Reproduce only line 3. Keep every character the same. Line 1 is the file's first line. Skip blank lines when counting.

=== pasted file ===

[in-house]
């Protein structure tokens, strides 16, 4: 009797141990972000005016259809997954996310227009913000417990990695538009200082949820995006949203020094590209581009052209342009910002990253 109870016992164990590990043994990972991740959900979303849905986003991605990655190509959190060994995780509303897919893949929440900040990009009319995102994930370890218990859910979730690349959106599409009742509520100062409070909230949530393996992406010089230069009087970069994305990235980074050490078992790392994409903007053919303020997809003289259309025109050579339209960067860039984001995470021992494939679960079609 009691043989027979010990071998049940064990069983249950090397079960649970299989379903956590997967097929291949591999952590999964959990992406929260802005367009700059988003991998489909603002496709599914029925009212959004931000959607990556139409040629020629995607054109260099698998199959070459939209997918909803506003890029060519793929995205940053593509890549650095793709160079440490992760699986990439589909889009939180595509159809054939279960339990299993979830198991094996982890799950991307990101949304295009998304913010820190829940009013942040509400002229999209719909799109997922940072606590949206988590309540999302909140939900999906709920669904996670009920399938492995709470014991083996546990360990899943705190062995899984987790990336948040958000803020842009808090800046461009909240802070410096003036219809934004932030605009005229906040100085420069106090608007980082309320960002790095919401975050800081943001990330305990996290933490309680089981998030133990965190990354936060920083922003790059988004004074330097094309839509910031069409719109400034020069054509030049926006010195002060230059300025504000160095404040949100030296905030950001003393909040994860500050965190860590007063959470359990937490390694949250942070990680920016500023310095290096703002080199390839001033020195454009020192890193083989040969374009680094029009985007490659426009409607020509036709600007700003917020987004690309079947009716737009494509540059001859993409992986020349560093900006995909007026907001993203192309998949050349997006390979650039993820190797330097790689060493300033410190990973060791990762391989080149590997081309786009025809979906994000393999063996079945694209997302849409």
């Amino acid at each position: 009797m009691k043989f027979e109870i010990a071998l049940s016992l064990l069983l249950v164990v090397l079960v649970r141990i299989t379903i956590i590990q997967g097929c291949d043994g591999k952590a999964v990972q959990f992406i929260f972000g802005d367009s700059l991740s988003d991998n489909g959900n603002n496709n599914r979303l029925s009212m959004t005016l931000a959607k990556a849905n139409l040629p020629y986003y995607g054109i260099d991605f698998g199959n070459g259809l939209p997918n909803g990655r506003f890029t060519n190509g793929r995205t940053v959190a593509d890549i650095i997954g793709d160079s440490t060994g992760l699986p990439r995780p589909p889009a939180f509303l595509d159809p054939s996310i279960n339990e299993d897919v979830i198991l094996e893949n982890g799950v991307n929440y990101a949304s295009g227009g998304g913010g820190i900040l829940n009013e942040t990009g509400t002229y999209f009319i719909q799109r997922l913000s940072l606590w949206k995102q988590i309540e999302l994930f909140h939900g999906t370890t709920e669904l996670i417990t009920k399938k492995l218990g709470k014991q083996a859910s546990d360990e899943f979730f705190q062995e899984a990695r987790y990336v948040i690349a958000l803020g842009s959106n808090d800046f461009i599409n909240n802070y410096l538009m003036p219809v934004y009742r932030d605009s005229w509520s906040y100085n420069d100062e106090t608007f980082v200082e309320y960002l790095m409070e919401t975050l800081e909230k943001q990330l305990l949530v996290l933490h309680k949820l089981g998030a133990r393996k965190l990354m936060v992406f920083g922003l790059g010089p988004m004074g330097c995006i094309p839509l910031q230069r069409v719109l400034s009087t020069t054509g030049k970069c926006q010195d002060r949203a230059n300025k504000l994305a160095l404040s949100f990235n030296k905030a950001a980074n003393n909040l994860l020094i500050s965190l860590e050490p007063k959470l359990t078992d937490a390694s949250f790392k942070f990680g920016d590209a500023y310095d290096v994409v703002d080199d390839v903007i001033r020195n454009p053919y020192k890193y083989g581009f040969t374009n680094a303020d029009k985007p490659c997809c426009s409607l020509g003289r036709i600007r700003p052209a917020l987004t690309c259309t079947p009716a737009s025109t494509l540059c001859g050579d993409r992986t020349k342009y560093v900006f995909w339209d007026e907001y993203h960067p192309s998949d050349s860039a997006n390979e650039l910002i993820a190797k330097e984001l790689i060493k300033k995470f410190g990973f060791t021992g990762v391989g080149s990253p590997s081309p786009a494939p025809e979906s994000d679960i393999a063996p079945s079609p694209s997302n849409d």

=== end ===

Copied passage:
């Amino acid at each position: 009797m009691k043989f027979e109870i010990a071998l049940s016992l064990l069983l249950v164990v090397l079960v649970r141990i299989t379903i956590i590990q997967g097929c291949d043994g591999k952590a999964v990972q959990f992406i929260f972000g802005d367009s700059l991740s988003d991998n489909g959900n603002n496709n599914r979303l029925s009212m959004t005016l931000a959607k990556a849905n139409l040629p020629y986003y995607g054109i260099d991605f698998g199959n070459g259809l939209p997918n909803g990655r506003f890029t060519n190509g793929r995205t940053v959190a593509d890549i650095i997954g793709d160079s440490t060994g992760l699986p990439r995780p589909p889009a939180f509303l595509d159809p054939s996310i279960n339990e299993d897919v979830i198991l094996e893949n982890g799950v991307n929440y990101a949304s295009g227009g998304g913010g820190i900040l829940n009013e942040t990009g509400t002229y999209f009319i719909q799109r997922l913000s940072l606590w949206k995102q988590i309540e999302l994930f909140h939900g999906t370890t709920e669904l996670i417990t009920k399938k492995l218990g709470k014991q083996a859910s546990d360990e899943f979730f705190q062995e899984a990695r987790y990336v948040i690349a958000l803020g842009s959106n808090d800046f461009i599409n909240n802070y410096l538009m003036p219809v934004y009742r932030d605009s005229w509520s906040y100085n420069d100062e106090t608007f980082v200082e309320y960002l790095m409070e919401t975050l800081e909230k943001q990330l305990l949530v996290l933490h309680k949820l089981g998030a133990r393996k965190l990354m936060v992406f920083g922003l790059g010089p988004m004074g330097c995006i094309p839509l910031q230069r069409v719109l400034s009087t020069t054509g030049k970069c926006q010195d002060r949203a230059n300025k504000l994305a160095l404040s949100f990235n030296k905030a950001a980074n003393n909040l994860l020094i500050s965190l860590e050490p007063k959470l359990t078992d937490a390694s949250f790392k942070f990680g920016d590209a500023y310095d290096v994409v703002d080199d390839v903007i001033r020195n454009p053919y020192k890193y083989g581009f040969t374009n680094a303020d029009k985007p490659c997809c426009s409607l020509g003289r036709i600007r700003p052209a917020l987004t690309c259309t079947p009716a737009s025109t494509l540059c001859g050579d993409r992986t020349k342009y560093v900006f995909w339209d007026e907001y993203h960067p192309s998949d050349s860039a997006n390979e650039l910002i993820a190797k330097e984001l790689i060493k300033k995470f410190g990973f060791t021992g990762v391989g080149s990253p590997s081309p786009a494939p025809e979906s994000d679960i393999a063996p079945s079609p694209s997302n849409d």